The changing climate of legal and ethical issues in maternity services
A number of recent cases have highlighted the need for midwives to have an increased knowledge and understanding of legal and ethical issues and how to apply these in practice. One of these, the case of CP v Criminal Injuries Compensation Authority, has been discussed in detail in this month's legal column (p902).
It is recognised that midwives have to deal with sometimes complicated moral dilemmas, in which they may require assistance. The Nursing and Midwifery Council (NMC, 2014a: 3) state that supervisors of midwives ‘must support and work collaboratively with midwives working with complex ethical, legal and professional issues’.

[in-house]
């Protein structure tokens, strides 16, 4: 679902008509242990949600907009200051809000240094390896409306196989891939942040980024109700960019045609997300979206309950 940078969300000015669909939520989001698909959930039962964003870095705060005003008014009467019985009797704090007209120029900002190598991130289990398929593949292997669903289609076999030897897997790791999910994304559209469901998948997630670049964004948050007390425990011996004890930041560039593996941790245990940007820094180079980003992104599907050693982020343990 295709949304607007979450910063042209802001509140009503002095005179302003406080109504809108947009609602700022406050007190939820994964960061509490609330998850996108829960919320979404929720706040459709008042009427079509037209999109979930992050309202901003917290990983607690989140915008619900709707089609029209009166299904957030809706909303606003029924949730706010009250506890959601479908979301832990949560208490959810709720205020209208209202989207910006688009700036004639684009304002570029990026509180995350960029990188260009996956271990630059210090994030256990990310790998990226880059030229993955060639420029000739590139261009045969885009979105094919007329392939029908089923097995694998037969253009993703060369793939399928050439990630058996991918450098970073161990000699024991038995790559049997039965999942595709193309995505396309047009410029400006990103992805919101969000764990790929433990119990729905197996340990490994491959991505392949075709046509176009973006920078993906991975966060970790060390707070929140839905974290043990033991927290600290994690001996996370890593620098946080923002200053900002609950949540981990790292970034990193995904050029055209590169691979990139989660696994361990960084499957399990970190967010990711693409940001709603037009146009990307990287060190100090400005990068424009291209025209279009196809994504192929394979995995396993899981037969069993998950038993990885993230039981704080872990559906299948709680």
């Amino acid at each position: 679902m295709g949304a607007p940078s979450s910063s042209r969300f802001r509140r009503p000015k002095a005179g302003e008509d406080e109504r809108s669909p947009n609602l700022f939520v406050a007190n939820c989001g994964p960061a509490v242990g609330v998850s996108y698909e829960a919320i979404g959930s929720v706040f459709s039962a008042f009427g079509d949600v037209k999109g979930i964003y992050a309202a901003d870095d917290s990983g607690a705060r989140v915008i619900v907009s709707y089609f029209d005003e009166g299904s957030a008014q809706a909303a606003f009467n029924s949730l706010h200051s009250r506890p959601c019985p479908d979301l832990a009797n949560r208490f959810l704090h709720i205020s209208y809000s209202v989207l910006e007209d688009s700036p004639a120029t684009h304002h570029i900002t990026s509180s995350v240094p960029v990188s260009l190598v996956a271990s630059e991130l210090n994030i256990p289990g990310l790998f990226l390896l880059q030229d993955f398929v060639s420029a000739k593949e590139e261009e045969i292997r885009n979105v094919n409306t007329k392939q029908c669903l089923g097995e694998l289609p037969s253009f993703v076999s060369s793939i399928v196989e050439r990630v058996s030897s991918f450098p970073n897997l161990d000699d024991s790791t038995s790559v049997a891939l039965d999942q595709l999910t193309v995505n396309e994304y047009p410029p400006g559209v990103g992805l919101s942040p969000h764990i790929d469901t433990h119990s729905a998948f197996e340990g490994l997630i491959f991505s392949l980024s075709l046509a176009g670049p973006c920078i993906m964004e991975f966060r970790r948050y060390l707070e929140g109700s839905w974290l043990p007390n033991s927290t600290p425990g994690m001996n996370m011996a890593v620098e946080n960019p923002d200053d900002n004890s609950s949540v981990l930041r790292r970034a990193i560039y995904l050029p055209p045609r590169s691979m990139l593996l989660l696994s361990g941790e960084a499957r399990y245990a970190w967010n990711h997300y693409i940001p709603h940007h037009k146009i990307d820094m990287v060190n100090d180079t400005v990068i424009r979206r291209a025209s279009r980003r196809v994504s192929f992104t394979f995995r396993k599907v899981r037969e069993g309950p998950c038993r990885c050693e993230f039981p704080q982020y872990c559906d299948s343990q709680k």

So what are some of the issues a midwife might face in contemporary practice? The starting point is logically related to fetal rights. Currently, under English Law an unborn child does not have legal rights until the point of birth when it becomes a person in its own right, independent of its mother (Griffith et al, 2010). The wider and more contentious debate relates to personhood and when life begins with experts having differing opinions. Some believe that life begins at conception, others at the point of viability where a baby can survive independently of its mother, and others at the point of birth when the baby takes its first breath. In the case of CP, if the appeal is upheld, it might bring into question fetal rights: so what could the consequences of this be? To assess this, we shall discuss some cases in the US where the fetus already has a legal status. Paltrow and Flavin (2014) describe a number of scenarios where women have been arrested using these laws. In Utah, they highlight the case of a woman who gave birth to twins, one of whom was stillborn. She was arrested on a charge of fetal homicide when it was purported that the death was due to a delay in agreeing to a caesarean section.
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